China's International Behavior: Activism, Opportunism, and Diversification

By Medeiros, Evan S. | Joint Force Quarterly, December 2007 | Go to article overview

China's International Behavior: Activism, Opportunism, and Diversification


Medeiros, Evan S., Joint Force Quarterly


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China has arrived as a truly global actor. Its economic and political interests now span the globe, having gradually moved beyond the Asia-Pacific in the last decade. Beijing is active on issues and in regions previously peripheral to its diplomatic calculations. Its foreign policy decisions are influencing global perceptions, institutions, relationships, and processes. China's global activism is altering--but not transforming--the conduct of international relations at virtually all levels of the system. Within Asia, China has become a preeminent power, engaged in multiple dimensions of regional economic and security affairs. Indeed, it has become a fulcrum of change in the regional order, ensuring that its pivotal role will deepen in the coming years. Moreover, it is no longer appropriate to talk of drawing China into the existing international community of accepted norms, rules, and institutions. On balance, it is already there.

These trends beg questions: What is China up to in international affairs, and why? What are its aims as a regional power and as an emerging global actor? How is it pursuing them? Are its approaches consistent with America's current economic and security interests? What types of diplomatic challenges does China present to U.S. diplomatic and security interests?

To some extent, China's leaders have articulated answers to these questions. Its policymakers claim that they seek "to foster a stable and peaceful international environment that is conducive to building a well-off society in an all around way." They assert that the themes of "peace, development and cooperation" now define Chinese foreign policy in pursuit of building a "harmonious world" in international affairs. It is not that these claims are patently untrue or a clever strategic prevarication. Rather, they are simply insufficient to explain the multiplicity of diplomatic strategies, interests, and actions. In other words, there is more to China's foreign policy. This article aims to fill these gaps.

To this end, this article examines China's current international behavior, which is a collective term encompassing both foreign relations (bilateral and multilateral) and the foreign policies used to pursue them. It argues that China's international behavior is best understood as being comprised of multiple layers, each adding to our understanding of the strategies, drivers, and tools informing China's diplomacy. The layers are the historically determined lenses through which Chinese policymakers view the world and think about Beijing's role in it; perceptions of the current international security environment; five core diplomatic objectives in regional and global affairs; specific foreign policy actions in pursuit of national objectives; and the multiple challenges facing China in achieving these objectives.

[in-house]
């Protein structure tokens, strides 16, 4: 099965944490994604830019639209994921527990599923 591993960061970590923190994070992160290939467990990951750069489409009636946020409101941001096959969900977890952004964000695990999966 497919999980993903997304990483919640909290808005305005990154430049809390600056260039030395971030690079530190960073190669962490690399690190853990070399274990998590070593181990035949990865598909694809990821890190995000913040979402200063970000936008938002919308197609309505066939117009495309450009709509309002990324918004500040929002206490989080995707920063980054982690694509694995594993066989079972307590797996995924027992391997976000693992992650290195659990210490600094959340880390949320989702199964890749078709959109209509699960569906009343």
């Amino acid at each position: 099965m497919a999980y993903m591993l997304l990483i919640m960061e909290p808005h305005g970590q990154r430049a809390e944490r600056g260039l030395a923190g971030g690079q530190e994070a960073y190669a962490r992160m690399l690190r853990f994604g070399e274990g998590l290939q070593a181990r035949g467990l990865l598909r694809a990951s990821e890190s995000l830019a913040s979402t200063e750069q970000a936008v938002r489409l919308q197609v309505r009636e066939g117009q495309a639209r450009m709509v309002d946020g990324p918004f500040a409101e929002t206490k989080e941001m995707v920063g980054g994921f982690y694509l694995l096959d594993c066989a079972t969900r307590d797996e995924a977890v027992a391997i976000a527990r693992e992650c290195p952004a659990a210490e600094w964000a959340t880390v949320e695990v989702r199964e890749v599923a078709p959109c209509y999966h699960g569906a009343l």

Each section of this article addresses one of these layers. The conclusion addresses the implications of China's international behavior for U.S. security interests, with a focus on the degree of convergence and divergence in U.S. and Chinese global interests in the coming two decades.

Foreign Policy Outlook

China's international behavior is influenced by at least three historically determined lenses that color the manner in which its policymakers and analysts look at the world and think about China's evolving role in international affairs.

First and foremost, there is a strong and pervasive belief within China that the nation is in the process of reclaiming its lost status as not only a major regional power but also, eventually, a global one. Policymakers, analysts, and media write about the rise as a "revitalization" (fuxing) or "rejuvenation" (zhenxing) of China's rightful place in the world as a great power. In Chinese eyes, their country is undergoing its fourth rise in the international system over the last 5,000 years.

A second and related view among strategists is the notion that China is a victim of "100 years of shame and humiliation" at the hands of foreign powers who sought to split and Westernize it. …

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